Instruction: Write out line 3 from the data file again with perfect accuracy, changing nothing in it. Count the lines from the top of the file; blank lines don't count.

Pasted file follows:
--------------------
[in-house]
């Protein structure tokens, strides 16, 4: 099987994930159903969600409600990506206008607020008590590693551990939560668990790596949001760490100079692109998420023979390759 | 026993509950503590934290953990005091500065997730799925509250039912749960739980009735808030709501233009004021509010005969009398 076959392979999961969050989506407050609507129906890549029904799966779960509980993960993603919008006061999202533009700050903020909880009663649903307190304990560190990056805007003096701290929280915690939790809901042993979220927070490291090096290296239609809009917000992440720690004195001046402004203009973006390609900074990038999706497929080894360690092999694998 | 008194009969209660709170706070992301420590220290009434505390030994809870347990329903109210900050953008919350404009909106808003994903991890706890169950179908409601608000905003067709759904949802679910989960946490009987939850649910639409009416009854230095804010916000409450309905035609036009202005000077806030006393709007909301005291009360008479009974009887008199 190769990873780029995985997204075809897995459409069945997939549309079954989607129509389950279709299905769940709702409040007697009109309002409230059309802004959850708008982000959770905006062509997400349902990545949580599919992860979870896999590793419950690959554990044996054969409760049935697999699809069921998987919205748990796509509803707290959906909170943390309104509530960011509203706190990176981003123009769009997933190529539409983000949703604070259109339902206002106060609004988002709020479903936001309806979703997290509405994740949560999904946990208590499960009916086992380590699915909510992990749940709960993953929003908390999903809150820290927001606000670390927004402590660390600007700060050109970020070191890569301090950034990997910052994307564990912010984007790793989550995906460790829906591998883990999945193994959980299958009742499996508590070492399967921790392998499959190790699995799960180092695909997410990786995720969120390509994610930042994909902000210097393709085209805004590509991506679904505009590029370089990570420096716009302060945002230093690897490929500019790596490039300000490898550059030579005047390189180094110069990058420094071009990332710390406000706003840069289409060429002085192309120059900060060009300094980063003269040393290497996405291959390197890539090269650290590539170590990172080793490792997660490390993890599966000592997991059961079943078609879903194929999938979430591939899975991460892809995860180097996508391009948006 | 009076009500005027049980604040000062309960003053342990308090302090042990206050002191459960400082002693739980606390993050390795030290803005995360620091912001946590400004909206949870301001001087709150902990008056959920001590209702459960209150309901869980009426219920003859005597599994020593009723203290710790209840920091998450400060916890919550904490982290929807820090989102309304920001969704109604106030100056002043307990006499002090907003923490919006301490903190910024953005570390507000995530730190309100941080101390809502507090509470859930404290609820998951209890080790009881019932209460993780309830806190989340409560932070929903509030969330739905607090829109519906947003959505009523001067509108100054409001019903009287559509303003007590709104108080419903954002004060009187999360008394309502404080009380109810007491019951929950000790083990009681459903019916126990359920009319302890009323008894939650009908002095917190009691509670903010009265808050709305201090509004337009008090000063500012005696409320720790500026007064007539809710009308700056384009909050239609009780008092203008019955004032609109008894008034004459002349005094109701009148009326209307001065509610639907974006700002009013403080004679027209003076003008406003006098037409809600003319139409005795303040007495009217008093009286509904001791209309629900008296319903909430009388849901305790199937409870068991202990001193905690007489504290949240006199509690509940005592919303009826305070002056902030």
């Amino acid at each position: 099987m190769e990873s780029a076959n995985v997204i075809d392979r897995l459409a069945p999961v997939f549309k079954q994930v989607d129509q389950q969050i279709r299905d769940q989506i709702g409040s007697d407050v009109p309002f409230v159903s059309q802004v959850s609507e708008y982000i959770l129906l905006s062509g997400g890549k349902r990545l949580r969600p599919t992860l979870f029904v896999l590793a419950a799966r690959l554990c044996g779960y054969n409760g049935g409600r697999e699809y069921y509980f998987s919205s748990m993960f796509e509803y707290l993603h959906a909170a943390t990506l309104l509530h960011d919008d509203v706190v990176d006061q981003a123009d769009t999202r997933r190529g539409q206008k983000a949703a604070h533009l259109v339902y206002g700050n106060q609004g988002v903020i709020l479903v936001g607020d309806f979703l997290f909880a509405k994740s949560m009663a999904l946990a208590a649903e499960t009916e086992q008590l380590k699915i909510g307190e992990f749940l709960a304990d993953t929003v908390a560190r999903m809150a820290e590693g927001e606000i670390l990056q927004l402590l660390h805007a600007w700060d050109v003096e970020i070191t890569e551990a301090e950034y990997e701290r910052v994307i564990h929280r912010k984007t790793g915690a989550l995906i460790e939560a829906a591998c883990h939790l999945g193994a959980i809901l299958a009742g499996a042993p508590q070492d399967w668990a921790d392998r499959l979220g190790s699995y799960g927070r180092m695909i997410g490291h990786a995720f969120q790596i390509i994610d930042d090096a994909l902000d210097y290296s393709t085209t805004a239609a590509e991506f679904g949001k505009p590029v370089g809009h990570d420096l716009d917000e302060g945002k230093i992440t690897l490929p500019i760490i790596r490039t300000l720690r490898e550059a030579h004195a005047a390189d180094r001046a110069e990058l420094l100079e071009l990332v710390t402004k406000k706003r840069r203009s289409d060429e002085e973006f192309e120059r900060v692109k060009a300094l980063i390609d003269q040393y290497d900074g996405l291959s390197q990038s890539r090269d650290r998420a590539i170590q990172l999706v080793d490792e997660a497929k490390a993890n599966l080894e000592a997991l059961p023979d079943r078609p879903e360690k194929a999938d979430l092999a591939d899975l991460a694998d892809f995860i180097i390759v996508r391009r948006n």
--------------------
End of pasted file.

């Amino acid at each position: 099987m190769e990873s780029a076959n995985v997204i075809d392979r897995l459409a069945p999961v997939f549309k079954q994930v989607d129509q389950q969050i279709r299905d769940q989506i709702g409040s007697d407050v009109p309002f409230v159903s059309q802004v959850s609507e708008y982000i959770l129906l905006s062509g997400g890549k349902r990545l949580r969600p599919t992860l979870f029904v896999l590793a419950a799966r690959l554990c044996g779960y054969n409760g049935g409600r697999e699809y069921y509980f998987s919205s748990m993960f796509e509803y707290l993603h959906a909170a943390t990506l309104l509530h960011d919008d509203v706190v990176d006061q981003a123009d769009t999202r997933r190529g539409q206008k983000a949703a604070h533009l259109v339902y206002g700050n106060q609004g988002v903020i709020l479903v936001g607020d309806f979703l997290f909880a509405k994740s949560m009663a999904l946990a208590a649903e499960t009916e086992q008590l380590k699915i909510g307190e992990f749940l709960a304990d993953t929003v908390a560190r999903m809150a820290e590693g927001e606000i670390l990056q927004l402590l660390h805007a600007w700060d050109v003096e970020i070191t890569e551990a301090e950034y990997e701290r910052v994307i564990h929280r912010k984007t790793g915690a989550l995906i460790e939560a829906a591998c883990h939790l999945g193994a959980i809901l299958a009742g499996a042993p508590q070492d399967w668990a921790d392998r499959l979220g190790s699995y799960g927070r180092m695909i997410g490291h990786a995720f969120q790596i390509i994610d930042d090096a994909l902000d210097y290296s393709t085209t805004a239609a590509e991506f679904g949001k505009p590029v370089g809009h990570d420096l716009d917000e302060g945002k230093i992440t690897l490929p500019i760490i790596r490039t300000l720690r490898e550059a030579h004195a005047a390189d180094r001046a110069e990058l420094l100079e071009l990332v710390t402004k406000k706003r840069r203009s289409d060429e002085e973006f192309e120059r900060v692109k060009a300094l980063i390609d003269q040393y290497d900074g996405l291959s390197q990038s890539r090269d650290r998420a590539i170590q990172l999706v080793d490792e997660a497929k490390a993890n599966l080894e000592a997991l059961p023979d079943r078609p879903e360690k194929a999938d979430l092999a591939d899975l991460a694998d892809f995860i180097i390759v996508r391009r948006n």